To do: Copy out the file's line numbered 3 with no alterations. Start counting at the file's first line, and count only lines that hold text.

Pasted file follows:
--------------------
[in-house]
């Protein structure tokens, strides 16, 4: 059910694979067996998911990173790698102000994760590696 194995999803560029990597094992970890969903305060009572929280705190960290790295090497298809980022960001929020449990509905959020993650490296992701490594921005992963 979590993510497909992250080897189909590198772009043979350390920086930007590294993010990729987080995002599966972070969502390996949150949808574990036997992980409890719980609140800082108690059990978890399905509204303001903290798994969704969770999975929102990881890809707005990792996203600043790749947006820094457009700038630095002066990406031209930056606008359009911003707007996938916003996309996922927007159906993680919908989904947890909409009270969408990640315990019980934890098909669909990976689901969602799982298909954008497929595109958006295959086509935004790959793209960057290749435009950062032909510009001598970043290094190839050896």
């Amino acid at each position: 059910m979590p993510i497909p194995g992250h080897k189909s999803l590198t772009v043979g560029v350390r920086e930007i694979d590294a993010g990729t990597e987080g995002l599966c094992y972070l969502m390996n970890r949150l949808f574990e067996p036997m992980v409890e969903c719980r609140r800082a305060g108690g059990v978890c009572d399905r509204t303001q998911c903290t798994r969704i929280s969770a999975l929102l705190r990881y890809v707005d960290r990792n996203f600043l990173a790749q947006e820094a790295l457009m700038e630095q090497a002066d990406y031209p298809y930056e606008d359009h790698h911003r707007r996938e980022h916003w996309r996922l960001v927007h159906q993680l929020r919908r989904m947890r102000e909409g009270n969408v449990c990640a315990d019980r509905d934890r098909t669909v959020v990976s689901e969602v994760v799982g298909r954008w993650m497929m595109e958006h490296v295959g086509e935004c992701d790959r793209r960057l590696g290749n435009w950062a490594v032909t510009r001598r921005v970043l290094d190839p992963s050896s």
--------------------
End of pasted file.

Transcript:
């Amino acid at each position: 059910m979590p993510i497909p194995g992250h080897k189909s999803l590198t772009v043979g560029v350390r920086e930007i694979d590294a993010g990729t990597e987080g995002l599966c094992y972070l969502m390996n970890r949150l949808f574990e067996p036997m992980v409890e969903c719980r609140r800082a305060g108690g059990v978890c009572d399905r509204t303001q998911c903290t798994r969704i929280s969770a999975l929102l705190r990881y890809v707005d960290r990792n996203f600043l990173a790749q947006e820094a790295l457009m700038e630095q090497a002066d990406y031209p298809y930056e606008d359009h790698h911003r707007r996938e980022h916003w996309r996922l960001v927007h159906q993680l929020r919908r989904m947890r102000e909409g009270n969408v449990c990640a315990d019980r509905d934890r098909t669909v959020v990976s689901e969602v994760v799982g298909r954008w993650m497929m595109e958006h490296v295959g086509e935004c992701d790959r793209r960057l590696g290749n435009w950062a490594v032909t510009r001598r921005v970043l290094d190839p992963s050896s």